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Maggie Rogers’ debut ‘Heard It In A Past Life’ solidified her as a key player in pop music at the moment. (Photo via @maggierogers on Twitter)

Album Review: Maggie Rogers delves into introspection and finding oneself on ‘Heard It In A Past Life’

Releasing major label debuts is always stressful for up-and-coming artists, but it seems Maggie Rogers knew exactly what she wanted to do with her first album. 

Heard It In A Past Life is a 12-track forray of Rogers and her journey of finding herself through her music. From the exciting parts of being young to the darker, more complex parts of growing up, Rogers encompasses it all. 

After going through a master class at New York University with Pharrell Williams and subsequently blowing his mind with her song “Alaska,” Rogers gained both a critical and fan following. In fact, throughout the album, which was released on Capitol Records, the singer-songwriter examines her somewhat overnight fame and how it has affected her. 

Weaved throughout Rogers’ magnificent lyrics are messages of introspection, self-growth and love of all sorts. Supplementing her lyrics, Rogers gets creative with her sounds. For many young artists, finding a sound for their debut and sticking to it is the game plan, but Rogers doesn’t follow that route — in fact, she does the exact opposite.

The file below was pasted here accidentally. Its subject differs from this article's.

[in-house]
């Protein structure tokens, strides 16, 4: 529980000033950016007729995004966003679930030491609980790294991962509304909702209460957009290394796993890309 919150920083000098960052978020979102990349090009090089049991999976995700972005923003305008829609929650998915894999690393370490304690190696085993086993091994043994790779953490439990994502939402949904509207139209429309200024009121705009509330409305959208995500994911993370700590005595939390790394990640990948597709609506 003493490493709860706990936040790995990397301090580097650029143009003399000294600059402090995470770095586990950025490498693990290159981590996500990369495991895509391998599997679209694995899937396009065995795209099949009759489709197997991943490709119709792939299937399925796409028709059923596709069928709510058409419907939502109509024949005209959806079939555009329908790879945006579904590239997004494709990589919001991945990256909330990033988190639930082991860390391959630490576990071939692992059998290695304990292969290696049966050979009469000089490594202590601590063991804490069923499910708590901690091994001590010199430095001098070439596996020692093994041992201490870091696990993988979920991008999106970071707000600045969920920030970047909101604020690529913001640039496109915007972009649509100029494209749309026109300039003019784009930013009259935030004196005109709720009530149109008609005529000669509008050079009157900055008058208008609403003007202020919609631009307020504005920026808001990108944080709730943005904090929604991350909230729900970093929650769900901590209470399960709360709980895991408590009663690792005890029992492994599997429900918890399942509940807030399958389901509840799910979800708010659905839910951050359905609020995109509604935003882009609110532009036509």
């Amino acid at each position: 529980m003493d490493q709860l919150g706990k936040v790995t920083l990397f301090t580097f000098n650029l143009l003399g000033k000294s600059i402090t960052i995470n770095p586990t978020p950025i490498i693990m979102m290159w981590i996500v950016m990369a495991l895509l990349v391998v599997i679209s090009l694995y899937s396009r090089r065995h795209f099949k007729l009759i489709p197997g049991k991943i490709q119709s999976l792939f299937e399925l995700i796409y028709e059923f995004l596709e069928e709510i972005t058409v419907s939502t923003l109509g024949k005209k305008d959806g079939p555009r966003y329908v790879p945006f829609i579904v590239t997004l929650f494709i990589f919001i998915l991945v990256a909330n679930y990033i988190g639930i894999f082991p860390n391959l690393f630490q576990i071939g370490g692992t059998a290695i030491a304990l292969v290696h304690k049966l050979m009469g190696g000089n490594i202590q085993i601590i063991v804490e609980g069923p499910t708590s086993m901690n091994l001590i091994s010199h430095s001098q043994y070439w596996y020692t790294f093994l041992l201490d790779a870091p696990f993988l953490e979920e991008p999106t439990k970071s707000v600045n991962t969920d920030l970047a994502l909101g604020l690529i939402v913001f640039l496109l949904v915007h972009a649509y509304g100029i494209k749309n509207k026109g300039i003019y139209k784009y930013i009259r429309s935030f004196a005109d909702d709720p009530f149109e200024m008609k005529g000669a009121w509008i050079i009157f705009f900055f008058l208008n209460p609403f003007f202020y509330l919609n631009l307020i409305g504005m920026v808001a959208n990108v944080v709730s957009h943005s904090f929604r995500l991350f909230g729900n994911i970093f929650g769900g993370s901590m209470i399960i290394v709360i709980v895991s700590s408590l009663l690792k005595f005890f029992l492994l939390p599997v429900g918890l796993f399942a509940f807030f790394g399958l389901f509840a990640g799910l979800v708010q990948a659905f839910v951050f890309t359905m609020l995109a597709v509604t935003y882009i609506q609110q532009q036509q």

Bathed in dance music, the entire album ignites a passion to dance, tap along or plainly nod one’s head. Listing all of her dance-inducing songs would be overwrought but danceable standouts on the album include the HAIM-like “Give A Little” and the love-filled “Burning.” Beside the urge to dance, Rogers delves into a multitude of other genres. Between reeling in some funky bass lines and a hip-hop aspect on “The Knife” and honing in on classic R&B for the chorus of “Say It,” Rogers continues to dip her toe into whatever genre she pleases — and it continues to pay off. 

Above all though, Rogers is most successful when she strips down to almost nothing. The vulnerable and deeply personal “Past Life” sits directly in the middle of the album and ultimately seems to be a beacon from which all of the other songs span. Featuring nothing but a piano and Rogers’ simplistic yet powerful voice, the song builds by each verse. 

Not to take value from her upbeat songs, but “Past Life” plays a refreshing role on the album as well. Pulling from influential songwriters like Joni Mitchell and Jim Croce, the song doesn’t need fancy beats or any type of danceability to create an impact — it’s pure storytelling 

If she hadn’t already, Rogers has established herself as a key player in pop music with her debut. Similar to the likes of Lorde, her music stems from a youthful place of searching for oneself in the crazy world we all live in. Though she may never reach the outright viral hype her single “Alaska” had, she definitely has the potential to do big things. Having already made her debut on Saturday Night Live as well as a massive tour throughout the spring, it seems Rogers is only going up, and it only makes sense when she’s producing music of this quality.

Rating: 4/5


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